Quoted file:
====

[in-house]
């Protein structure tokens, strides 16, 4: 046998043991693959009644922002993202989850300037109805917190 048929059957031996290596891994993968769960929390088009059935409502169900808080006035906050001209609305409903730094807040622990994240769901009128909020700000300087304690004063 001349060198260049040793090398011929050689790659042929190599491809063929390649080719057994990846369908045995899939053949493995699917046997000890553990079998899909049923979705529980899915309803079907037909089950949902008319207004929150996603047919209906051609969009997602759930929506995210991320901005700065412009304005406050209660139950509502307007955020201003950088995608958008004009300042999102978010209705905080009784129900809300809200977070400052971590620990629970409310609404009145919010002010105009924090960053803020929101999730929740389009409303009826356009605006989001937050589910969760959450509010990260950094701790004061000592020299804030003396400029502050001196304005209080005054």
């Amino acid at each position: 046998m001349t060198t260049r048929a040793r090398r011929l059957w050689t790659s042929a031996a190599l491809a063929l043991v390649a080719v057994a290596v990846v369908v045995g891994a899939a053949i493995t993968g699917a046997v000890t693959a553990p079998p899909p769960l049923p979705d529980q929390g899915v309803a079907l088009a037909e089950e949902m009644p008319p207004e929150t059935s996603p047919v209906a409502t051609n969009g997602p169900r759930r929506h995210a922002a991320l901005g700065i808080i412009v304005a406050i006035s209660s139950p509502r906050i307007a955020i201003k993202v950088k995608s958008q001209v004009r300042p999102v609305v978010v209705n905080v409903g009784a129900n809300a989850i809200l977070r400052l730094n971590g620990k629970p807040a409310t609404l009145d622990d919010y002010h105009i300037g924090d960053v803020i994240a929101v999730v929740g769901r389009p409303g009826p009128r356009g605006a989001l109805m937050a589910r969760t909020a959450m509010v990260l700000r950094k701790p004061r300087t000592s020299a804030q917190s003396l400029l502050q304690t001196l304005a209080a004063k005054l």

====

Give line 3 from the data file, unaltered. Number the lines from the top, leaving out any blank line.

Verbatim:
């Amino acid at each position: 046998m001349t060198t260049r048929a040793r090398r011929l059957w050689t790659s042929a031996a190599l491809a063929l043991v390649a080719v057994a290596v990846v369908v045995g891994a899939a053949i493995t993968g699917a046997v000890t693959a553990p079998p899909p769960l049923p979705d529980q929390g899915v309803a079907l088009a037909e089950e949902m009644p008319p207004e929150t059935s996603p047919v209906a409502t051609n969009g997602p169900r759930r929506h995210a922002a991320l901005g700065i808080i412009v304005a406050i006035s209660s139950p509502r906050i307007a955020i201003k993202v950088k995608s958008q001209v004009r300042p999102v609305v978010v209705n905080v409903g009784a129900n809300a989850i809200l977070r400052l730094n971590g620990k629970p807040a409310t609404l009145d622990d919010y002010h105009i300037g924090d960053v803020i994240a929101v999730v929740g769901r389009p409303g009826p009128r356009g605006a989001l109805m937050a589910r969760t909020a959450m509010v990260l700000r950094k701790p004061r300087t000592s020299a804030q917190s003396l400029l502050q304690t001196l304005a209080a004063k005054l």